Borrowing from French force majeure, first known use in English in 1883, (first documented in French in 1690 in the sense "exceptional, exceptionally strong force"; in modern French, however, the term is only used to refer to an event or an imperative necessity in a more or less loose use of the legal concept, never to a force, as in the older, literal sense still additionally found in English), from majeur in the sense "major, main, of great importance", by extension of the older sense "greater, more important", from Latin māior (“larger, greater”).
- (Received Pronunciation) IPA(key): /ˈfɔːs məˈʒɜː/, /ˈfɔːs mɑˈʒɜː/, /ˈfɔːs mæˈʒɜː/
Audio (RP) (file)
- Hyphenation: force ma‧jeure
- an overwhelming force
- (law) an unavoidable catastrophe, especially one that prevents someone from fulfilling a legal obligation
2013 October 22, “Brazil's Copersucar declares force majeure to 3rd party sugar shippers”, in Reuters:
- Brazil's largest trader of sugar and ethanol declared force majeure to some third party exporters of sugar with contracts to ship through its Santos Port terminal that burned down on Friday, sources in the sugar trade said.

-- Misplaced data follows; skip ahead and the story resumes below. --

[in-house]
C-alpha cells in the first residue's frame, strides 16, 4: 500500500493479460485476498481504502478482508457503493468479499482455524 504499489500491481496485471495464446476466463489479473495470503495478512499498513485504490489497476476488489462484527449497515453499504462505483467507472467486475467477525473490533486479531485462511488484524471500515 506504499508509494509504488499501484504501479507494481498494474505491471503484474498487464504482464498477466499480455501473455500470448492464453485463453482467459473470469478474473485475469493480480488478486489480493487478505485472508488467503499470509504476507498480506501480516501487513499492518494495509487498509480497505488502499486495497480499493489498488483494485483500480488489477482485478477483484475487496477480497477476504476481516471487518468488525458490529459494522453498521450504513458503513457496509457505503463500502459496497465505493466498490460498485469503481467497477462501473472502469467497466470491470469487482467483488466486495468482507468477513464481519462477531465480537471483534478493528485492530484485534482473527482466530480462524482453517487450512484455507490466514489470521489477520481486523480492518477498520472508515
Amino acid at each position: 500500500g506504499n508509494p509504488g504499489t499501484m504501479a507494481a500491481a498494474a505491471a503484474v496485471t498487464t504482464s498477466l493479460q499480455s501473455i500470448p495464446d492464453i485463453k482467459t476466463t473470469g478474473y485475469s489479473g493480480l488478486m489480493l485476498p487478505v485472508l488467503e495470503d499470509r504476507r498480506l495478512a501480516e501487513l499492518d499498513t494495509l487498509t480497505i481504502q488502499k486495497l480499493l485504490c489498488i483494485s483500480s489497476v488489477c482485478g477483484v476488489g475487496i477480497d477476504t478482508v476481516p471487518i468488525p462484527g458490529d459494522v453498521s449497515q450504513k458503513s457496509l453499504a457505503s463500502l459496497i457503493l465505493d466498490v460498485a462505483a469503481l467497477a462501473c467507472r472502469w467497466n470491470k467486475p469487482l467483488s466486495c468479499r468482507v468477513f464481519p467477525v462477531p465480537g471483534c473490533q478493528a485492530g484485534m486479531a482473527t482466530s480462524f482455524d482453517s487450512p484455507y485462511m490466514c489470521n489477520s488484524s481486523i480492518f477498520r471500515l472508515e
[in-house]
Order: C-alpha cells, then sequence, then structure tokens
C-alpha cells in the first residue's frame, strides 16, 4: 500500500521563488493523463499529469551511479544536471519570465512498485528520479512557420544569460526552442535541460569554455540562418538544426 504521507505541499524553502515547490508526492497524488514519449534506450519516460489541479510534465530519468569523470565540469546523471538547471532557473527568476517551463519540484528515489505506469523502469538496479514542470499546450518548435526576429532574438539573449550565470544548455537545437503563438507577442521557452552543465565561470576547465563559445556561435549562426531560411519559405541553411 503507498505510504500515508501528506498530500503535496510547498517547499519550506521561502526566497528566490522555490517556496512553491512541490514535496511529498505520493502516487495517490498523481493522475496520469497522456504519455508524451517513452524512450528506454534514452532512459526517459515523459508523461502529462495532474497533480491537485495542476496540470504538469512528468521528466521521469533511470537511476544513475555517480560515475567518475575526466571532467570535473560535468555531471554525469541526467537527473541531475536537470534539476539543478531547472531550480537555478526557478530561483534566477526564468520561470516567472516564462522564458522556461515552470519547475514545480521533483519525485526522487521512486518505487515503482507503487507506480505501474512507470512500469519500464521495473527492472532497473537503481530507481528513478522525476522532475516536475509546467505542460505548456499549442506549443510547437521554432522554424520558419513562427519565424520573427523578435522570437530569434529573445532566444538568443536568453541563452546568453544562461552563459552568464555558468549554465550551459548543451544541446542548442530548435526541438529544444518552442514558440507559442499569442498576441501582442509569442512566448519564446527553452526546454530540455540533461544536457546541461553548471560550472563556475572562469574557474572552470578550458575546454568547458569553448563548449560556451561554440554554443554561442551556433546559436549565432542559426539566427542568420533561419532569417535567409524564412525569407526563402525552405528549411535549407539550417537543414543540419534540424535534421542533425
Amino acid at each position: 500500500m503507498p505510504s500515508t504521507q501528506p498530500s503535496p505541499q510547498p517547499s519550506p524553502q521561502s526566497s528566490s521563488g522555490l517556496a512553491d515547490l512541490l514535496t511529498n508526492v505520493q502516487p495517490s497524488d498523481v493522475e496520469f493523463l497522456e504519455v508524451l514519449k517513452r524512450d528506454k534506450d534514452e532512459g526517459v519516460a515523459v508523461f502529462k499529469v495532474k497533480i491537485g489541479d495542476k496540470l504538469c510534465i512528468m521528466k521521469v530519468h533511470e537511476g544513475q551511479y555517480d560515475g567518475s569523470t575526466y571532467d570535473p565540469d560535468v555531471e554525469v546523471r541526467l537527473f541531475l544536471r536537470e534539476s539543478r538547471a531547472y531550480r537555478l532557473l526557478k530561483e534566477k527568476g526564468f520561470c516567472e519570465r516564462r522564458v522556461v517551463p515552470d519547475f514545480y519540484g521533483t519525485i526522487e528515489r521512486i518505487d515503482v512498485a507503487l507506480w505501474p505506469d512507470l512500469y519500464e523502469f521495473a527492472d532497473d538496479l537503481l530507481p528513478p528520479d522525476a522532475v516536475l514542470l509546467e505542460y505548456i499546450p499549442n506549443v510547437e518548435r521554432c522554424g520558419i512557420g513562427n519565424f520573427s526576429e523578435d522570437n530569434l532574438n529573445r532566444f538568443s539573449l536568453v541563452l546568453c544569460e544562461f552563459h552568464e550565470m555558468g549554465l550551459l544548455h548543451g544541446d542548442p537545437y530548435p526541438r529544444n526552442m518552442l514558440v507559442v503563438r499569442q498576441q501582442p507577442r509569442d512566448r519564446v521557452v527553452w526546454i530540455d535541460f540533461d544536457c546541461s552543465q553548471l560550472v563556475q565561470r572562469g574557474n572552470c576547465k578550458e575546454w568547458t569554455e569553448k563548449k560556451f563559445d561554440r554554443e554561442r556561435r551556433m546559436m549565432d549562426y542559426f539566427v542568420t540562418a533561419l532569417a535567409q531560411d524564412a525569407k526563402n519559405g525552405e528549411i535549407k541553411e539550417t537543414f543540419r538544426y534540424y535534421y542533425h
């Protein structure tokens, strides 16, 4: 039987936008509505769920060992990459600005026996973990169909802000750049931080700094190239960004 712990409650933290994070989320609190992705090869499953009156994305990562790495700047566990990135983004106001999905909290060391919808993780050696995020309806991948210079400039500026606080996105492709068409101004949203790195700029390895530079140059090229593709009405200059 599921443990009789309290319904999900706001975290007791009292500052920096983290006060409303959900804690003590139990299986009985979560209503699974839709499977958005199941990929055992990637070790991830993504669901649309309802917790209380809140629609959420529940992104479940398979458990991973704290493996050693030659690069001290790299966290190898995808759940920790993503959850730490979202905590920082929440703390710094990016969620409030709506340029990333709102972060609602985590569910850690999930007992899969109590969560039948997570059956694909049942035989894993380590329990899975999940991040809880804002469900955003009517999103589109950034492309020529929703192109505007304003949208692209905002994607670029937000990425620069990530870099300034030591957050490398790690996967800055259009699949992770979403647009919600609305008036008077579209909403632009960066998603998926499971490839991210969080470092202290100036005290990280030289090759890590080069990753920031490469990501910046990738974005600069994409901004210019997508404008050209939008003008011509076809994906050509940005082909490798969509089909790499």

2013 November 3, “Observer Magazine Competition: Win a Moncrief bag and Ipad case! [terms and conditions]”, in The Observer, London:
- 18. GNM [Guardian News & Media Limited] shall not be liable for any failure to comply with its obligations where the failure is caused by something outside its reasonable control. Such circumstances shall include, but not be limited to, weather conditions, fire, flood, hurricane, strike, industrial dispute, war, hostilities, political unrest, riots, civil commotion, inevitable accidents, supervening legislation or any other circumstances amounting to force majeure.